Love — intimate, familial and fraternal — infuses director Barry Jenkins’ ravishing adaptation of the 1974 James Baldwin novel about a battered romance that refuses to be a tragedy. Following up his Best Picture Oscar win for Moonlight, the writer-director opens his third film with Tish Rivers (KiKi Layne), 19, and Alonzo Hunt, a.k.a. Fonny (Stephan James), 22, strolling along the Hudson river. The fact that they’re wearing bright colors, which channels the sunny opening of Jacques Demy’s The Umbrellas of Cherbourg instead of the Horror City of 1970s New York, tells you everything you need to know. He’s not trying to give you gritty realism. Jenkins wants to create a tone poem out of heartbreak.
Still, nothing shines long for Fonny, the Harlem artist who’s been framed by a racist cop (Ed Skrein) and imprisoned for the rape of a Puerto Rican woman. The pregnant Tish feels lost, but not alone. Her family — mother Sharon (Regina King), father Joseph (Colman Domingo) and wonderfully mouthy sister Ernestine (Teyonah Parris) — offer support, even when the young man’s mother (Aunjanue Ellis) blames the girl for everything bad that happens to her son. The chorus of complaints is echoed by his sisters (Ebony Obsidian and Dominique Thorne), with only their father (Michael Beach) expressing warmth. Visiting her beau in prison, Tish’s voiceover reflects a feeling that echoes, then and now, through the black experience in America: “I hope that nobody has ever had to look at anybody they love through glass.”
And so the fight begins to clear Fonny’s name. In flashbacks, we see how the couple came together. Jenkins alters Baldwin’s vision in these scenes. In the book, the rough-hewn Fonny is the polar opposite of the handsome James; the movie’s version of Tish is articulate, where the author made her fumbling and awkward. The purpose, however, is to show an idyllic world that racism denies to this couple. With the help of master cinematographer James Laxton, the film evokes a dream just out of reach. Beale Street, where the blues makes its New Orleans home, never comes into view in the film. Instead, Jenkins uses a Baldwin quote to indicate its symbolic meaning: “Every black person born in America was born on Beale Street.”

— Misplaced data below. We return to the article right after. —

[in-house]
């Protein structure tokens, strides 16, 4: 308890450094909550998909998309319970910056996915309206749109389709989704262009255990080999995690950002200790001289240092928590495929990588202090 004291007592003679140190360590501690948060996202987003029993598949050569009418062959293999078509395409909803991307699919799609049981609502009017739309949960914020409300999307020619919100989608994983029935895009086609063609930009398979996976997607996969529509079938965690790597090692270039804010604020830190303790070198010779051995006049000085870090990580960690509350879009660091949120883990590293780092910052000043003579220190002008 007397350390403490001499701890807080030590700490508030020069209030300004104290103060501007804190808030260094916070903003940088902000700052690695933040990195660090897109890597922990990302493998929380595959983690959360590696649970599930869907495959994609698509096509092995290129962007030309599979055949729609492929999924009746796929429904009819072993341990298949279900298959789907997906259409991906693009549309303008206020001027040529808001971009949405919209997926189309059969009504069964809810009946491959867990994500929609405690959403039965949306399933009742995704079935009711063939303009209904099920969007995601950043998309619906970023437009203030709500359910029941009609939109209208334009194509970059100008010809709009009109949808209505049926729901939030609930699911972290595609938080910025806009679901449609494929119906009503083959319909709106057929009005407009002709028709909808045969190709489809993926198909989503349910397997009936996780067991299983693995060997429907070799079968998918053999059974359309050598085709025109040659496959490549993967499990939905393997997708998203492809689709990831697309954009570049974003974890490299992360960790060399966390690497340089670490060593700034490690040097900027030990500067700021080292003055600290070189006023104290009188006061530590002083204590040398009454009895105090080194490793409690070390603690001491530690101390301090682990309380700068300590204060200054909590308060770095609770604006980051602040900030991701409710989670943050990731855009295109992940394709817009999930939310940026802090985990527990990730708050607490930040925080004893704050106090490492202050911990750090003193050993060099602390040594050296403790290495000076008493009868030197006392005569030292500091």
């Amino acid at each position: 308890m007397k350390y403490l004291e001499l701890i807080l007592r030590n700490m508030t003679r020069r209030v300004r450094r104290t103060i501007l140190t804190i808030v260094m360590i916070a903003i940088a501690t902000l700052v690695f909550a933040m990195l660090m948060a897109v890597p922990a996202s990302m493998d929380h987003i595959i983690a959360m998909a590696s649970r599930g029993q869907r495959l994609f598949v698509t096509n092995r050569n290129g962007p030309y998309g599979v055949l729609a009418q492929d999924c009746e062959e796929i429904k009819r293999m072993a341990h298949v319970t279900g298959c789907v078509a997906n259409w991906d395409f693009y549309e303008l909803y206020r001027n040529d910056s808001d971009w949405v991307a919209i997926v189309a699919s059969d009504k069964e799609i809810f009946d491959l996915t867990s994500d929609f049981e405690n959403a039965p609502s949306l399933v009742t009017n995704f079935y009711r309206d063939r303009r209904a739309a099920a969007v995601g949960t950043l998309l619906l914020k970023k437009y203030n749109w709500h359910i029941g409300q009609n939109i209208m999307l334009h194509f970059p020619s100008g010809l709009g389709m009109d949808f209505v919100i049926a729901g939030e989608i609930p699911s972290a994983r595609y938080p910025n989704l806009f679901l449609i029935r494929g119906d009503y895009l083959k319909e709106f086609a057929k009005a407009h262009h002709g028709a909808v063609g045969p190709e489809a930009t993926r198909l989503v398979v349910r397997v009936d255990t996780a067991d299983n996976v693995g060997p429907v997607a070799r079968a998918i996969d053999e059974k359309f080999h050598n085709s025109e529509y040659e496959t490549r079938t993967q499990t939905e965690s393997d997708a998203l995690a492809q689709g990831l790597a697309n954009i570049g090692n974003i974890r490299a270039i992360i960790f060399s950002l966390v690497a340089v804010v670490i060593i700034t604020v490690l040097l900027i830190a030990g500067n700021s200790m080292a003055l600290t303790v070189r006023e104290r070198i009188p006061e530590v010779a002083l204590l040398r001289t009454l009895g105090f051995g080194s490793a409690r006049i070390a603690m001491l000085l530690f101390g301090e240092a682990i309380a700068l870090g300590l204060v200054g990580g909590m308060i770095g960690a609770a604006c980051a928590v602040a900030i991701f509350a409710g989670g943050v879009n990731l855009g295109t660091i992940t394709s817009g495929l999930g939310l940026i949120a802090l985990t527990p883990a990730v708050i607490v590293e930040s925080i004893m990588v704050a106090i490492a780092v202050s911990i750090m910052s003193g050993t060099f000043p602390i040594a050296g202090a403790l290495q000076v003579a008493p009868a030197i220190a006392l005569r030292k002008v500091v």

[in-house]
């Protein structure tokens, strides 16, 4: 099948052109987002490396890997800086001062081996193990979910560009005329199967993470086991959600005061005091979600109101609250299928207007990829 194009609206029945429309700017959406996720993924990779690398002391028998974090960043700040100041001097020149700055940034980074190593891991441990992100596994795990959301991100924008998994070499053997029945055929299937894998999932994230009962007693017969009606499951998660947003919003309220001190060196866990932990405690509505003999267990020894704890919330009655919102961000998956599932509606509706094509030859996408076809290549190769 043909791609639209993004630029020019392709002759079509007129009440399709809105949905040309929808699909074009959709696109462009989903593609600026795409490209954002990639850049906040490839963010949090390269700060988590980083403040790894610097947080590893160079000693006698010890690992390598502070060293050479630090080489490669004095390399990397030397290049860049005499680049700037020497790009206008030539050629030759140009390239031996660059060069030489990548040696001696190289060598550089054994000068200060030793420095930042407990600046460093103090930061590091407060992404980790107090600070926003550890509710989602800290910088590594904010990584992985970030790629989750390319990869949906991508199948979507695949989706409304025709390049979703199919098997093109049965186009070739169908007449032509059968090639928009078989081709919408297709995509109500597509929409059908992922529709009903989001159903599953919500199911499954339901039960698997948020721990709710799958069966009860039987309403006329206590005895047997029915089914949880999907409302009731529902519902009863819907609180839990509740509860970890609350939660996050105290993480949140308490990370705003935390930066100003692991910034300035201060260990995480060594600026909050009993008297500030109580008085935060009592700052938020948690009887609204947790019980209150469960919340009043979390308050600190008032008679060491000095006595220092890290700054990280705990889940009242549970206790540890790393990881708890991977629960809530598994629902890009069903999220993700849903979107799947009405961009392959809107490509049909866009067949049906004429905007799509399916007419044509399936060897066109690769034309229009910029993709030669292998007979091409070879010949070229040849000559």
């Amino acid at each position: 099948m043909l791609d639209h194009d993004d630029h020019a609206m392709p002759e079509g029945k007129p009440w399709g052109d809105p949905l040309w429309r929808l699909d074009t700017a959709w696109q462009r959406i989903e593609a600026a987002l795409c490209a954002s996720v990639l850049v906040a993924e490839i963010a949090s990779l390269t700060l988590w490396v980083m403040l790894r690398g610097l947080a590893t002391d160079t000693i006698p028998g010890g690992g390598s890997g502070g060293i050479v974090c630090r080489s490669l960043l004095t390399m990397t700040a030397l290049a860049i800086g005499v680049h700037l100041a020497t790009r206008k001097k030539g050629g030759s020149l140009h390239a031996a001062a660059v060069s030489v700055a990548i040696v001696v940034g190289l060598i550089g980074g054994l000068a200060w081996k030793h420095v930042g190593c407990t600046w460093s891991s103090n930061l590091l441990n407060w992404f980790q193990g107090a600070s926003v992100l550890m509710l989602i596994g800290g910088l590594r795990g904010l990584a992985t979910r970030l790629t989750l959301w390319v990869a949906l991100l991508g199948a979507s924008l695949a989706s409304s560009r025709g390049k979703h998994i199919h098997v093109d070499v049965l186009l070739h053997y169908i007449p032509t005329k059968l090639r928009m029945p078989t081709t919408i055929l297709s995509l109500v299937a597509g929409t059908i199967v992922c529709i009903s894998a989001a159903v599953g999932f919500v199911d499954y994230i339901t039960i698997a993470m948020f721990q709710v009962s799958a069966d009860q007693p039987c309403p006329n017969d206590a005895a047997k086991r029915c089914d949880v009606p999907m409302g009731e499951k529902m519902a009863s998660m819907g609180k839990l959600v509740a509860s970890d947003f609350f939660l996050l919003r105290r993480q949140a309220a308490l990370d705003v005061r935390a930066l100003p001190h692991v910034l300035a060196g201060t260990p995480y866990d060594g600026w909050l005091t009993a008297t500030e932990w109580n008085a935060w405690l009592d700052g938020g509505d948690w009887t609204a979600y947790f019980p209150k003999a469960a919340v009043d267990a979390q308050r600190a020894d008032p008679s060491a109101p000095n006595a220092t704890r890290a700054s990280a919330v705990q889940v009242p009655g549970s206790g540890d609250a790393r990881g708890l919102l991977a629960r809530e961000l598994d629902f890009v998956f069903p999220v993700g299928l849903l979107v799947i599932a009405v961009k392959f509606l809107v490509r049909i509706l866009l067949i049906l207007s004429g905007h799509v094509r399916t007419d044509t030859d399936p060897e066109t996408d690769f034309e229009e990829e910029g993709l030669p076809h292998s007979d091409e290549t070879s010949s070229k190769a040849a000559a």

With rich details and a compassion that reflects his deep-seated humanism, the filmmaker shows us how racial animus extends its poison tentacles. In a devastating scene, Fonny talks over dinner with his friend Daniel (Brian Tyree Henry), just released from jail after two years. Henry, one of the best character actors in the business, surpasses himself here by dropping Daniel’s macho swagger to reveal a terrified man stripped of his strength and dignity by the prison experience.
Then there’s the amazement of King’s performance, which should finally get her the Oscar she’s deserved for years. It’s Sharon who flies to Puerto Rico in an effort to get her future son-in-law out of jail by persuading the rape victim (Emily Rios) to admit she was manipulated into identifying Fonny in a lineup. The tension is palpable between these women, both being squeezed by a corrupt system not of their making. King is a marvel, her face and posture nailing every shade of fire and feeling to reveal how a character, pushed to her limits, still finds the courage to push back.
Like the book, the film offers no happy ending to a story still transpiring in jails across the country. But Baldwin’s rage is tempered by, to evoke Jenkins’ 2009 debut film, the director’s medicine for melancholy. Jenkins never loses sight of the healing love that envelops them, diminishing the world of pain crushing these characters. If Beale Street Could Talk doesn’t go out in fireworks or with a sappy, self-congratulatory cure-all. It concludes quietly with a simple demonstration of human connection that can raise you up and move you to tears. It’s the sort of cinema that feels steeped in the past, completely of the moment and timeless all at once.